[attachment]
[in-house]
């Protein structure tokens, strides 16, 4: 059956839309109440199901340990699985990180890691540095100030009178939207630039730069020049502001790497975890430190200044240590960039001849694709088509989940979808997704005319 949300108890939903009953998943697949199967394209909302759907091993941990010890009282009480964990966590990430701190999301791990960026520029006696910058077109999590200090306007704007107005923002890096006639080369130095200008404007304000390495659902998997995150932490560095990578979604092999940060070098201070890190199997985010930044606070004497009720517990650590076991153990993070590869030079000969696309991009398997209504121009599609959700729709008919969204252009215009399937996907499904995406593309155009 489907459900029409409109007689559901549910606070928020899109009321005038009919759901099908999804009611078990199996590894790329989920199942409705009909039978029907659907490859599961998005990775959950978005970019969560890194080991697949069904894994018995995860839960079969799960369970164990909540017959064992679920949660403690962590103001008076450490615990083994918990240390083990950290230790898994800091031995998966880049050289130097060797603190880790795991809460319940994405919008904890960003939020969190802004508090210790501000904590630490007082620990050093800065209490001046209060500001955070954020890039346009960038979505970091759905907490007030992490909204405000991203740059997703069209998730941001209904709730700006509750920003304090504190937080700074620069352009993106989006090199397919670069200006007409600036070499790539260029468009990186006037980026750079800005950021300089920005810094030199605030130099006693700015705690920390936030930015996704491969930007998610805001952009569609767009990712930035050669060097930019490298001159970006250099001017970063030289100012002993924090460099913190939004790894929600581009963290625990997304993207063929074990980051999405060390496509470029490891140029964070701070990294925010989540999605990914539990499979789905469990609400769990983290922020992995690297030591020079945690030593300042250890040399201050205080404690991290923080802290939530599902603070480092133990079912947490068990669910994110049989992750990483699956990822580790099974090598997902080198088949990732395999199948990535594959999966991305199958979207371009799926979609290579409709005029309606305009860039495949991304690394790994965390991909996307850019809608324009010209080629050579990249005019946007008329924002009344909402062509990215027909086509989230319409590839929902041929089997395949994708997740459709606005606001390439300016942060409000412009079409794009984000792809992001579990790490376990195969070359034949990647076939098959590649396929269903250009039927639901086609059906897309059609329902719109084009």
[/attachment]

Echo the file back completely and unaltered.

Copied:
[in-house]
């Protein structure tokens, strides 16, 4: 059956839309109440199901340990699985990180890691540095100030009178939207630039730069020049502001790497975890430190200044240590960039001849694709088509989940979808997704005319 949300108890939903009953998943697949199967394209909302759907091993941990010890009282009480964990966590990430701190999301791990960026520029006696910058077109999590200090306007704007107005923002890096006639080369130095200008404007304000390495659902998997995150932490560095990578979604092999940060070098201070890190199997985010930044606070004497009720517990650590076991153990993070590869030079000969696309991009398997209504121009599609959700729709008919969204252009215009399937996907499904995406593309155009 489907459900029409409109007689559901549910606070928020899109009321005038009919759901099908999804009611078990199996590894790329989920199942409705009909039978029907659907490859599961998005990775959950978005970019969560890194080991697949069904894994018995995860839960079969799960369970164990909540017959064992679920949660403690962590103001008076450490615990083994918990240390083990950290230790898994800091031995998966880049050289130097060797603190880790795991809460319940994405919008904890960003939020969190802004508090210790501000904590630490007082620990050093800065209490001046209060500001955070954020890039346009960038979505970091759905907490007030992490909204405000991203740059997703069209998730941001209904709730700006509750920003304090504190937080700074620069352009993106989006090199397919670069200006007409600036070499790539260029468009990186006037980026750079800005950021300089920005810094030199605030130099006693700015705690920390936030930015996704491969930007998610805001952009569609767009990712930035050669060097930019490298001159970006250099001017970063030289100012002993924090460099913190939004790894929600581009963290625990997304993207063929074990980051999405060390496509470029490891140029964070701070990294925010989540999605990914539990499979789905469990609400769990983290922020992995690297030591020079945690030593300042250890040399201050205080404690991290923080802290939530599902603070480092133990079912947490068990669910994110049989992750990483699956990822580790099974090598997902080198088949990732395999199948990535594959999966991305199958979207371009799926979609290579409709005029309606305009860039495949991304690394790994965390991909996307850019809608324009010209080629050579990249005019946007008329924002009344909402062509990215027909086509989230319409590839929902041929089997395949994708997740459709606005606001390439300016942060409000412009079409794009984000792809992001579990790490376990195969070359034949990647076939098959590649396929269903250009039927639901086609059906897309059609329902719109084009």